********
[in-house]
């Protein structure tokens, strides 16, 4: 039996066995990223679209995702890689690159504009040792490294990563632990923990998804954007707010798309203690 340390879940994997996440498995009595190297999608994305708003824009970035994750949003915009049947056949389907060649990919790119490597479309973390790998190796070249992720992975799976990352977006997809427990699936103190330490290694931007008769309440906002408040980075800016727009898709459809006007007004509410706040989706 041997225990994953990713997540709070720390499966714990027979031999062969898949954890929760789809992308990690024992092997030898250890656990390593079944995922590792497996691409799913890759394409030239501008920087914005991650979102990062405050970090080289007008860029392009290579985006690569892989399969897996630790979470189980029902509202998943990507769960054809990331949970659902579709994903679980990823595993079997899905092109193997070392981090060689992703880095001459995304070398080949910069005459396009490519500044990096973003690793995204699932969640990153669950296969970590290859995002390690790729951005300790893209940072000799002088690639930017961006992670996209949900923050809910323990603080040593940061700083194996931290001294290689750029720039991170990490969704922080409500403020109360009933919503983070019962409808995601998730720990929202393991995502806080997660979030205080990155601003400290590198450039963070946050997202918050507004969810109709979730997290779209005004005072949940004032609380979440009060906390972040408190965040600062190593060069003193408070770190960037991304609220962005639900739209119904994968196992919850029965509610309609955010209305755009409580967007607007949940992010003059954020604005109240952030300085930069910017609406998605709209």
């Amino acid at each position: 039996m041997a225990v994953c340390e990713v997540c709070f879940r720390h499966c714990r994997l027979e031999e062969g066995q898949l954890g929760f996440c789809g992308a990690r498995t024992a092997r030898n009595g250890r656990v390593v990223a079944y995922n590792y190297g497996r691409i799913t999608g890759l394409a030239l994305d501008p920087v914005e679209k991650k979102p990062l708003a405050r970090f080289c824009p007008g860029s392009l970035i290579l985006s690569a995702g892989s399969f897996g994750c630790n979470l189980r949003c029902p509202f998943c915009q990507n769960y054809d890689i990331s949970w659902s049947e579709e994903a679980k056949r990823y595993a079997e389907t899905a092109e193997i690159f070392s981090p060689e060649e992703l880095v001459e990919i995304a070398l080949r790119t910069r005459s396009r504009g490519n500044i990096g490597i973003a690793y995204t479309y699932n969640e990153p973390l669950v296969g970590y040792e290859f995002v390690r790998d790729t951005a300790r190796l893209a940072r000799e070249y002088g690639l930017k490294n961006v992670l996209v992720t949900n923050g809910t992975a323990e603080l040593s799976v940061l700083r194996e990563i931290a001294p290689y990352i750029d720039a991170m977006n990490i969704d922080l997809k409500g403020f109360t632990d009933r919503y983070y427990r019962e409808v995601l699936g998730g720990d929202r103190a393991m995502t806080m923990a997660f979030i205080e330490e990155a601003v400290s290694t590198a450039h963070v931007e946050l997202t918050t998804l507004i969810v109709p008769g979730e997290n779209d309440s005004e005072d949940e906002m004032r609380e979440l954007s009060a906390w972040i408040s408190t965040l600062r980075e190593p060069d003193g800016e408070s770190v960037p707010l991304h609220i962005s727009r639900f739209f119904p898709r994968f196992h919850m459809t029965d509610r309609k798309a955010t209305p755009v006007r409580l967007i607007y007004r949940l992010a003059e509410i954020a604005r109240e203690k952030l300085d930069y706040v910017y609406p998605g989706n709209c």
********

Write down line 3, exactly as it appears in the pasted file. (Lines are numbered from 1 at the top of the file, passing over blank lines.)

């Amino acid at each position: 039996m041997a225990v994953c340390e990713v997540c709070f879940r720390h499966c714990r994997l027979e031999e062969g066995q898949l954890g929760f996440c789809g992308a990690r498995t024992a092997r030898n009595g250890r656990v390593v990223a079944y995922n590792y190297g497996r691409i799913t999608g890759l394409a030239l994305d501008p920087v914005e679209k991650k979102p990062l708003a405050r970090f080289c824009p007008g860029s392009l970035i290579l985006s690569a995702g892989s399969f897996g994750c630790n979470l189980r949003c029902p509202f998943c915009q990507n769960y054809d890689i990331s949970w659902s049947e579709e994903a679980k056949r990823y595993a079997e389907t899905a092109e193997i690159f070392s981090p060689e060649e992703l880095v001459e990919i995304a070398l080949r790119t910069r005459s396009r504009g490519n500044i990096g490597i973003a690793y995204t479309y699932n969640e990153p973390l669950v296969g970590y040792e290859f995002v390690r790998d790729t951005a300790r190796l893209a940072r000799e070249y002088g690639l930017k490294n961006v992670l996209v992720t949900n923050g809910t992975a323990e603080l040593s799976v940061l700083r194996e990563i931290a001294p290689y990352i750029d720039a991170m977006n990490i969704d922080l997809k409500g403020f109360t632990d009933r919503y983070y427990r019962e409808v995601l699936g998730g720990d929202r103190a393991m995502t806080m923990a997660f979030i205080e330490e990155a601003v400290s290694t590198a450039h963070v931007e946050l997202t918050t998804l507004i969810v109709p008769g979730e997290n779209d309440s005004e005072d949940e906002m004032r609380e979440l954007s009060a906390w972040i408040s408190t965040l600062r980075e190593p060069d003193g800016e408070s770190v960037p707010l991304h609220i962005s727009r639900f739209f119904p898709r994968f196992h919850m459809t029965d509610r309609k798309a955010t209305p755009v006007r409580l967007i607007y007004r949940l992010a003059e509410i954020a604005r109240e203690k952030l300085d930069y706040v910017y609406p998605g989706n709209c």